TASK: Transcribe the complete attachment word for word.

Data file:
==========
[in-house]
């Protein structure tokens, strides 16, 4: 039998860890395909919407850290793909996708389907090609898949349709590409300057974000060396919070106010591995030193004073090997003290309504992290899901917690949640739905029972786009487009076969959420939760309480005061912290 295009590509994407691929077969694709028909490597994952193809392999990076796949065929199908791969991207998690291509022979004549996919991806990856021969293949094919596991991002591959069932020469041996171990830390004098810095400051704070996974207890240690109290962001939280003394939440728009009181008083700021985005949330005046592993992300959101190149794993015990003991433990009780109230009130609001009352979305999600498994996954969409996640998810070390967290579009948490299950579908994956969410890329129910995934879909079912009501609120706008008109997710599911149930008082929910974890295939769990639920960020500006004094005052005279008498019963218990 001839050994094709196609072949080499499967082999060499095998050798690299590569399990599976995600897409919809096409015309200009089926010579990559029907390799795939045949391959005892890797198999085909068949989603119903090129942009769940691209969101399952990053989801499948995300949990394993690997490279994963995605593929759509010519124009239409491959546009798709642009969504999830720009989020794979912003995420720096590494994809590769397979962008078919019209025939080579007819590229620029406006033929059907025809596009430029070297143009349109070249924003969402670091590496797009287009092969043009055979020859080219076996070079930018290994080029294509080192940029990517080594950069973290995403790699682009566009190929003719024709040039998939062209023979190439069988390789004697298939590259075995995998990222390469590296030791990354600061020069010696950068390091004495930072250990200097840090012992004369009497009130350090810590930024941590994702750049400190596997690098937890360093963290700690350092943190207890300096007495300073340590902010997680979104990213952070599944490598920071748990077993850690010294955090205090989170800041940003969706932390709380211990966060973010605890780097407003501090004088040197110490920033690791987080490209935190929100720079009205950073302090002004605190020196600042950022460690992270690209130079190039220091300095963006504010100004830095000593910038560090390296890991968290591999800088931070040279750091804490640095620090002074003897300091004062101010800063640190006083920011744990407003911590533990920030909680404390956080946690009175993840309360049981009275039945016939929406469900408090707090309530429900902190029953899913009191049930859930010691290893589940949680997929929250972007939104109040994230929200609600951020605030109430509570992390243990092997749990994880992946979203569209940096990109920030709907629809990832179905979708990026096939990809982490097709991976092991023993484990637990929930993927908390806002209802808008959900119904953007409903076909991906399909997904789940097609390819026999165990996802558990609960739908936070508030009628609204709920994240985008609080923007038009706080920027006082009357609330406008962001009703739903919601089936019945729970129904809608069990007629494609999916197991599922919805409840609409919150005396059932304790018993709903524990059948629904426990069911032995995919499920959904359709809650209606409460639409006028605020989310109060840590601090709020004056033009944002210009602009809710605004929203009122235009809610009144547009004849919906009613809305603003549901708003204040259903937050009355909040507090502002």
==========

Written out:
[in-house]
């Protein structure tokens, strides 16, 4: 039998860890395909919407850290793909996708389907090609898949349709590409300057974000060396919070106010591995030193004073090997003290309504992290899901917690949640739905029972786009487009076969959420939760309480005061912290 295009590509994407691929077969694709028909490597994952193809392999990076796949065929199908791969991207998690291509022979004549996919991806990856021969293949094919596991991002591959069932020469041996171990830390004098810095400051704070996974207890240690109290962001939280003394939440728009009181008083700021985005949330005046592993992300959101190149794993015990003991433990009780109230009130609001009352979305999600498994996954969409996640998810070390967290579009948490299950579908994956969410890329129910995934879909079912009501609120706008008109997710599911149930008082929910974890295939769990639920960020500006004094005052005279008498019963218990 001839050994094709196609072949080499499967082999060499095998050798690299590569399990599976995600897409919809096409015309200009089926010579990559029907390799795939045949391959005892890797198999085909068949989603119903090129942009769940691209969101399952990053989801499948995300949990394993690997490279994963995605593929759509010519124009239409491959546009798709642009969504999830720009989020794979912003995420720096590494994809590769397979962008078919019209025939080579007819590229620029406006033929059907025809596009430029070297143009349109070249924003969402670091590496797009287009092969043009055979020859080219076996070079930018290994080029294509080192940029990517080594950069973290995403790699682009566009190929003719024709040039998939062209023979190439069988390789004697298939590259075995995998990222390469590296030791990354600061020069010696950068390091004495930072250990200097840090012992004369009497009130350090810590930024941590994702750049400190596997690098937890360093963290700690350092943190207890300096007495300073340590902010997680979104990213952070599944490598920071748990077993850690010294955090205090989170800041940003969706932390709380211990966060973010605890780097407003501090004088040197110490920033690791987080490209935190929100720079009205950073302090002004605190020196600042950022460690992270690209130079190039220091300095963006504010100004830095000593910038560090390296890991968290591999800088931070040279750091804490640095620090002074003897300091004062101010800063640190006083920011744990407003911590533990920030909680404390956080946690009175993840309360049981009275039945016939929406469900408090707090309530429900902190029953899913009191049930859930010691290893589940949680997929929250972007939104109040994230929200609600951020605030109430509570992390243990092997749990994880992946979203569209940096990109920030709907629809990832179905979708990026096939990809982490097709991976092991023993484990637990929930993927908390806002209802808008959900119904953007409903076909991906399909997904789940097609390819026999165990996802558990609960739908936070508030009628609204709920994240985008609080923007038009706080920027006082009357609330406008962001009703739903919601089936019945729970129904809608069990007629494609999916197991599922919805409840609409919150005396059932304790018993709903524990059948629904426990069911032995995919499920959904359709809650209606409460639409006028605020989310109060840590601090709020004056033009944002210009602009809710605004929203009122235009809610009144547009004849919906009613809305603003549901708003204040259903937050009355909040507090502002």